What do we mean when we say "flares"?
Flares are safety devices that are used at many petrochemical facilities to effectively burn industrial gases that cannot be returned to the process. Burning converts the gases into two common substances: carbon dioxide and water vapor.

The flare is an essential safety device that is designed:

  • To protect our community and employees from exposure to pollutants
  • To protect equipment from catastrophic failure (pressure relief)
  • With safety front of mind: Flares are big enough to handle the largest release

What do you see when you notice a flare? At Dow, we aim to minimize the impact to the community when we operate our safety devices. If you are near the plant during flaring activity, you may notice:

  • Light – Besides the flame itself, you will notice an orange glow surrounding the flame as well.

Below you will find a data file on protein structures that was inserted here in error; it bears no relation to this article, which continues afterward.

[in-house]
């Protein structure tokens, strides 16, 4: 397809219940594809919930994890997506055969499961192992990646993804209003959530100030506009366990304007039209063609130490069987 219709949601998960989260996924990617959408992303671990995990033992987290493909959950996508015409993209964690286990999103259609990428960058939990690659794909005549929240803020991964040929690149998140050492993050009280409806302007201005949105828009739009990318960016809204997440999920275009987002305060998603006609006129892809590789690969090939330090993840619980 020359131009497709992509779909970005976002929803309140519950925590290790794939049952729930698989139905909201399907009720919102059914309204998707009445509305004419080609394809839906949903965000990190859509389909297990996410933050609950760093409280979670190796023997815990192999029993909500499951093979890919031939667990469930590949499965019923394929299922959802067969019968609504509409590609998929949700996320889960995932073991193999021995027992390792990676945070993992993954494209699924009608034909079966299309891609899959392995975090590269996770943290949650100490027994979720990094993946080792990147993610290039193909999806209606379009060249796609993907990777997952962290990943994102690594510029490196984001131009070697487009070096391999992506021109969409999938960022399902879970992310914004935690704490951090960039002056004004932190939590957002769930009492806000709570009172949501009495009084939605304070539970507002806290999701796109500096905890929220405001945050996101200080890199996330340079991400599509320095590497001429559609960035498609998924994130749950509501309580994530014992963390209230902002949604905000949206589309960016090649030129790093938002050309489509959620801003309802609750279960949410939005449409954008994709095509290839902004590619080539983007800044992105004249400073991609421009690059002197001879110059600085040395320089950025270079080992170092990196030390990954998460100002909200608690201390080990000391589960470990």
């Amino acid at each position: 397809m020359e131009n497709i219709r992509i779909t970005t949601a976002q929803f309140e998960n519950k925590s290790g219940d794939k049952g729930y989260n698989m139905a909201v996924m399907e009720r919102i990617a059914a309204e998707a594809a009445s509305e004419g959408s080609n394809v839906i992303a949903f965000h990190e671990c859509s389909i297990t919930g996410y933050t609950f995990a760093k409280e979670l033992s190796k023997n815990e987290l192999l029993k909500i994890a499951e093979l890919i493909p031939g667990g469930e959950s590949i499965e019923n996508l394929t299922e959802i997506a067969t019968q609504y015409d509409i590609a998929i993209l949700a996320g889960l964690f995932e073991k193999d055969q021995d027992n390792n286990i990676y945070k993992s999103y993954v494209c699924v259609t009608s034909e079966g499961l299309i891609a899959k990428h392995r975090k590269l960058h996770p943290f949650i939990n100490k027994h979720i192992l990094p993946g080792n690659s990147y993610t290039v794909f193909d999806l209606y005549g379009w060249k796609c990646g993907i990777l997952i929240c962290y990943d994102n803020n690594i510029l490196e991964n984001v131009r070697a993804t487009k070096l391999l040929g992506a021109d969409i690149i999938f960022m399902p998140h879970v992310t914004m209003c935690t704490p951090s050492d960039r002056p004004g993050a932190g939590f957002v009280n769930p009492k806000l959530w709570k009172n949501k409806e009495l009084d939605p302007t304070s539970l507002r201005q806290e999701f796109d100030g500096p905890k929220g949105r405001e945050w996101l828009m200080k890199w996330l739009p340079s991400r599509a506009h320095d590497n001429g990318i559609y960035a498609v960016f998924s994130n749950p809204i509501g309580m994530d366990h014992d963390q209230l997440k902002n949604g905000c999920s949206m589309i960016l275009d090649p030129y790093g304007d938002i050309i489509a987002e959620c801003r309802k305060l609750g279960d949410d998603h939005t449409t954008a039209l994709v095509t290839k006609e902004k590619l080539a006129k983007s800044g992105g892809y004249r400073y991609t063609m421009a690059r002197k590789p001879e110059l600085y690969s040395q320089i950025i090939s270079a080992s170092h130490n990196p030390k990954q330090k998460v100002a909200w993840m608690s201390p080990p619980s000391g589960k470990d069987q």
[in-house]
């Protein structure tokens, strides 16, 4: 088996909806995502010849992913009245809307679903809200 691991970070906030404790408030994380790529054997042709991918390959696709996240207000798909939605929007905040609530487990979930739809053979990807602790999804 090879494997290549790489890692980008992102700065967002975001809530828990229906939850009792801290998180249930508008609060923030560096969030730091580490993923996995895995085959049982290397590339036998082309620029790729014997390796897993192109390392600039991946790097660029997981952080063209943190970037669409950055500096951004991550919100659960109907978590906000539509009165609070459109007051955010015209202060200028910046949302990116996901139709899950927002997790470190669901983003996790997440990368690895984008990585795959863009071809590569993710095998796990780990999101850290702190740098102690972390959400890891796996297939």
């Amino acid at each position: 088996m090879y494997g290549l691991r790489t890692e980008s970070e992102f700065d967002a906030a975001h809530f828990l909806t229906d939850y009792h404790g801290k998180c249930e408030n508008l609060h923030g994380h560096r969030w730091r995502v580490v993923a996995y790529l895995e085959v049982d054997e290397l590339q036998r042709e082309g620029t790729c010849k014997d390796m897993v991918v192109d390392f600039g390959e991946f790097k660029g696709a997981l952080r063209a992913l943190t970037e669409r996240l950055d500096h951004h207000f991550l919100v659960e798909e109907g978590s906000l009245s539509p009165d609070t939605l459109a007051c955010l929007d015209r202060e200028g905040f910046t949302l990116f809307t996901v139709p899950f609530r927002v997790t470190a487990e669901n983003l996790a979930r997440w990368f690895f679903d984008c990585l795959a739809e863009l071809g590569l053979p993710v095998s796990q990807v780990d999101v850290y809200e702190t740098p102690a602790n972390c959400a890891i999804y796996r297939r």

• Smoke – Only when necessary, smoke may be visible from the flare. This occurs at instances when there is a loss of steam to the tip of the flare due to a power interruption.
  • Noise – The gases are mixed with steam and air at high volumes and velocities which cause an audible rumbling sound.

What's going on when you see a burning flare?
The flares are a permitted air pollution control device used as an outlet to burn excess gas during normal operations, maintenance activities, and partial or complete production unit startup and shutdown. In these scenarios, equipment and piping can become over-pressured. Then, the excess gas is released through pressure relief valves and sent to the flare stack through piping. The burning of the flare ensures the continued safe operations of the plant under all conditions.